Calling Mom

This internet of things, artificial intelligence, and ambient listening example illustrates the many possibilities for any internet connected home. As 5G cell phone technology is deployed in 2020, gigabit internet will exist over the air throughout the country – no wires/fiber needed. The potential is only limited by our imagination.

What exactly is the potential? Google Home enables the definition of routines – a kind of macro that links commands together, including “if this, then that” kinds of controls.

For example

Ok Google, Good Morning

Good Morning John

It’s 22 degrees outside and today will be dry with a high of 32 degrees.

Your commute to work today will take 47 minutes because traffic is heavy

Increasing the temperature of the kitchen and decreasing the temperature of the bedroom

Playing morning music

Ok Google, Good Night

Turning off the lights

Activating the security system

Reducing the temperature of the kitchen and increasing the temperature of the bedroom

Sleep well

All of this has worked so well, that it makes me believe the future of computing is not limited to phones and apps, but increasingly a voice driven integrated ecosystem that requires very little technical expertise to use.

The artificial intelligence components can be startling.

Ok Google, play NCIS on TV

NCIS is available on CBS All Access and The CW



CBS All Access



Playing NCIS from CBS All Access on the Farm Living Room TV. I will play from CBS All Access next time you ask for NCIS.

This required identifying that NCIS is a television program, offered by certain vendors, each with a different way to play it. Notice also that I was vague about which TV to use, but Google Home figured it out.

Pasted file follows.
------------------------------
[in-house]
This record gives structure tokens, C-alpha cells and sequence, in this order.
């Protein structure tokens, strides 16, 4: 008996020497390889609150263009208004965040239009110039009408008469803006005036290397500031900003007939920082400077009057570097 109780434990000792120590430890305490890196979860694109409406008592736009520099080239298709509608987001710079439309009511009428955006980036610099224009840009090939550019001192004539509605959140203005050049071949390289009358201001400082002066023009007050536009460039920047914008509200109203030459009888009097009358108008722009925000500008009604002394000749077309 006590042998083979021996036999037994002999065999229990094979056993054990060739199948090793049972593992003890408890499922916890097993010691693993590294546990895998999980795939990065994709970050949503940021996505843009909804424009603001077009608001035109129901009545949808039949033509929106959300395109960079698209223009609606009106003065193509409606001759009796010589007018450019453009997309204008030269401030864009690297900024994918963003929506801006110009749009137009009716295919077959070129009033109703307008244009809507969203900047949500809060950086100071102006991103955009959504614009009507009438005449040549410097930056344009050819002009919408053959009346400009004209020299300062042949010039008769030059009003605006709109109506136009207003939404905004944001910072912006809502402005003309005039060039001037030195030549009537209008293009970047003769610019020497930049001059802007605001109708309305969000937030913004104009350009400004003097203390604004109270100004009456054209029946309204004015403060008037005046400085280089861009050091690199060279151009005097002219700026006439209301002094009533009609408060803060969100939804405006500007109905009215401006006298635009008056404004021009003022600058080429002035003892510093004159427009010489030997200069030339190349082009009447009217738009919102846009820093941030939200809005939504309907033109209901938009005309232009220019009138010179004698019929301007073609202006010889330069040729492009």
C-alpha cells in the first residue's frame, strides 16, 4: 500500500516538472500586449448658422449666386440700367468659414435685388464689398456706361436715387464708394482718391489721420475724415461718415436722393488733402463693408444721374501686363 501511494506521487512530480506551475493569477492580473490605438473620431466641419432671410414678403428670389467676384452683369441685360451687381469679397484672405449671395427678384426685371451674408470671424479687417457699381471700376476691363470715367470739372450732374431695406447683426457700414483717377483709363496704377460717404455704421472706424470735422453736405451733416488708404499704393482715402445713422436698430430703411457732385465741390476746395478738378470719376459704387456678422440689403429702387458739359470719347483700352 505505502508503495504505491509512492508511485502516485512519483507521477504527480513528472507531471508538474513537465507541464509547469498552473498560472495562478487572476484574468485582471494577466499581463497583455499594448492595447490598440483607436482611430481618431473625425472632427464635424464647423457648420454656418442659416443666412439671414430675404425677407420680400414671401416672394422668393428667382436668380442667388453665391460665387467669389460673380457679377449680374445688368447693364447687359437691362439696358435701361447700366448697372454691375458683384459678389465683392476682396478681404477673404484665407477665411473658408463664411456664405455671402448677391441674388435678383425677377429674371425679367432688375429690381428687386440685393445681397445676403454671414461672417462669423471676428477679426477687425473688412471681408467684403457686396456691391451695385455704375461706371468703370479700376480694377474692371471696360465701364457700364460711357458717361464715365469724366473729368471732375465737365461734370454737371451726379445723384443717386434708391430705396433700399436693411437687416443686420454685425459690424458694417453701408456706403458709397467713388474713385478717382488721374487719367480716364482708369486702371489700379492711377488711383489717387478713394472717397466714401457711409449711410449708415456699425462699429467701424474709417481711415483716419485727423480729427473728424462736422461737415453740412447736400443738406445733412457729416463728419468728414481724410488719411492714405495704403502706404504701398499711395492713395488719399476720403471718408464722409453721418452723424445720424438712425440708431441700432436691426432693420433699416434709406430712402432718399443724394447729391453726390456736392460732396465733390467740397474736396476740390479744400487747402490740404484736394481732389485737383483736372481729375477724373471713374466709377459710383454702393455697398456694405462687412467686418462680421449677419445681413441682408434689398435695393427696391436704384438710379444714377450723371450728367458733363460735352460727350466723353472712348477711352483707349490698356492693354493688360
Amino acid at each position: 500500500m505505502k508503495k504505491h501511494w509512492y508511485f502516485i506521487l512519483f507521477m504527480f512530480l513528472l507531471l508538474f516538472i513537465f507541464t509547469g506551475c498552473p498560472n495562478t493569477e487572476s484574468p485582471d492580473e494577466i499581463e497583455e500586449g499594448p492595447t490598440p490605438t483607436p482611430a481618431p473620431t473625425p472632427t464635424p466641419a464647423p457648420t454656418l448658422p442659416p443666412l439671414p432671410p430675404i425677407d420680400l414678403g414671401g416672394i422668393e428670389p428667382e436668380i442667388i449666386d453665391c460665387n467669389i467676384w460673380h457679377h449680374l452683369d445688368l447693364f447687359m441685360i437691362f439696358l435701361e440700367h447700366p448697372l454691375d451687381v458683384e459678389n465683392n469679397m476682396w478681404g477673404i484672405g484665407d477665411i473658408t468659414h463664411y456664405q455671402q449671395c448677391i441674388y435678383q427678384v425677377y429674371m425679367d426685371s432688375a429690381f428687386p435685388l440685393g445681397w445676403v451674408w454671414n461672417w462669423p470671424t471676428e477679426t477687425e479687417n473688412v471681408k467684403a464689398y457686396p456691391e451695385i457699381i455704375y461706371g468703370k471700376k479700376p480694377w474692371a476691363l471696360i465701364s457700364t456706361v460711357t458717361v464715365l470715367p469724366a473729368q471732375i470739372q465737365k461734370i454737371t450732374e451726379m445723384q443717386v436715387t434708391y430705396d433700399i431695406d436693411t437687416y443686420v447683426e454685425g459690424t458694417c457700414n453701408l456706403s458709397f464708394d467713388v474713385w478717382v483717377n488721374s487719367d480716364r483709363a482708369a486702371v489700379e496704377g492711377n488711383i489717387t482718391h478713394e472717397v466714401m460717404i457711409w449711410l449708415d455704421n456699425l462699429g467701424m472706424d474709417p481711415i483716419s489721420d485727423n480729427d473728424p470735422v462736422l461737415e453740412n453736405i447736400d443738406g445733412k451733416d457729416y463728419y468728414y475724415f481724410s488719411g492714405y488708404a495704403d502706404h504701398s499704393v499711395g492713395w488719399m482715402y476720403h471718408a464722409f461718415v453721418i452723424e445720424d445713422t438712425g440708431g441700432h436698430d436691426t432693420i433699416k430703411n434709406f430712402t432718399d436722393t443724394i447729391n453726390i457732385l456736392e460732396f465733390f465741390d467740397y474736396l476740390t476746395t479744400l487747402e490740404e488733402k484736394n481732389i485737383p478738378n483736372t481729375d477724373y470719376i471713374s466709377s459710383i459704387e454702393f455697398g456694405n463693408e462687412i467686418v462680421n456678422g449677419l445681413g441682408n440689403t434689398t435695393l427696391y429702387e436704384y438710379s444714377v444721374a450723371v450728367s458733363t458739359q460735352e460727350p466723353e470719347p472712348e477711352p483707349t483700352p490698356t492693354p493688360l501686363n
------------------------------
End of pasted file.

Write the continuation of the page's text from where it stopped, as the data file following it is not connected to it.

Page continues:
Fast forward to healthcare. As we think about the integration of wearables and other in home wellness devices, this technology can integrate devices, routines, and voice commands to measure activities of daily living, suggest healthy behaviors, evaluate compliance with care plans, and communicate with care teams.

Today, only those with technological literacy and dexterity can perform these functions with a collection of apps, but it takes diligence, planning, and a steep learning curve.

Assembling all the connected home functions described above was done by me, in a few minutes, by unboxing devices and doing minimal setup – a one time only event.

As we move from fee for service to value-based purchasing, reimbursement reform will align incentives for wellness in the home rather than the treatment of sickness. I predict that healthcare delivery organizations will restructure themselves for success by shifting work from building more hospital beds to empowering patients outside of the hospital. This will require training clinicians in telemedicine (let’s call the new medical specialty “virtualists”), home support people (both visiting nurses and connected home technicians), and care managers who ensure all services are coordinated to maximize quality while reducing total medical expense.

To me, this tech works so well, and is so affordable (compared to treating sickness), that the future of the connected medical home looks very bright.